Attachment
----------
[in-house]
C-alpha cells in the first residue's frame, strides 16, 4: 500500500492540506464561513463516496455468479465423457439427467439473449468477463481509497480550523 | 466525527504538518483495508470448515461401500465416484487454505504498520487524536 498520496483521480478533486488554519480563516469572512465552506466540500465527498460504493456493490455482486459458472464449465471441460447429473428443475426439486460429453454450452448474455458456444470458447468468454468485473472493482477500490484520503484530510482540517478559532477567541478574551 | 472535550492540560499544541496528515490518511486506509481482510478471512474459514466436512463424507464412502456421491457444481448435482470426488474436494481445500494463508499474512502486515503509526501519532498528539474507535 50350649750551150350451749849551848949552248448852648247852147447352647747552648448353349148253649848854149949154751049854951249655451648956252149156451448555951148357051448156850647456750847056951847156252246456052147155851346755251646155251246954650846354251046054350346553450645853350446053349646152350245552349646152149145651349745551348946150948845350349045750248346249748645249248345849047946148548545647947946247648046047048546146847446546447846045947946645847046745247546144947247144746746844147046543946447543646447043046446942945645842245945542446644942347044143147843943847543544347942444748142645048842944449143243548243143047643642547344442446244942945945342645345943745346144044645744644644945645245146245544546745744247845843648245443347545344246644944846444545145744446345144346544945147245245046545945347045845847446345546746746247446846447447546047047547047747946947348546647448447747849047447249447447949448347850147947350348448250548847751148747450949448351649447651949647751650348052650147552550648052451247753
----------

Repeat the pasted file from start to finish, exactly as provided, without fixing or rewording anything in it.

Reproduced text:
[in-house]
C-alpha cells in the first residue's frame, strides 16, 4: 500500500492540506464561513463516496455468479465423457439427467439473449468477463481509497480550523 | 466525527504538518483495508470448515461401500465416484487454505504498520487524536 498520496483521480478533486488554519480563516469572512465552506466540500465527498460504493456493490455482486459458472464449465471441460447429473428443475426439486460429453454450452448474455458456444470458447468468454468485473472493482477500490484520503484530510482540517478559532477567541478574551 | 472535550492540560499544541496528515490518511486506509481482510478471512474459514466436512463424507464412502456421491457444481448435482470426488474436494481445500494463508499474512502486515503509526501519532498528539474507535 50350649750551150350451749849551848949552248448852648247852147447352647747552648448353349148253649848854149949154751049854951249655451648956252149156451448555951148357051448156850647456750847056951847156252246456052147155851346755251646155251246954650846354251046054350346553450645853350446053349646152350245552349646152149145651349745551348946150948845350349045750248346249748645249248345849047946148548545647947946247648046047048546146847446546447846045947946645847046745247546144947247144746746844147046543946447543646447043046446942945645842245945542446644942347044143147843943847543544347942444748142645048842944449143243548243143047643642547344442446244942945945342645345943745346144044645744644644945645245146245544546745744247845843648245443347545344246644944846444545145744446345144346544945147245245046545945347045845847446345546746746247446846447447546047047547047747946947348546647448447747849047447249447447949448347850147947350348448250548847751148747450949448351649447651949647751650348052650147552550648052451247753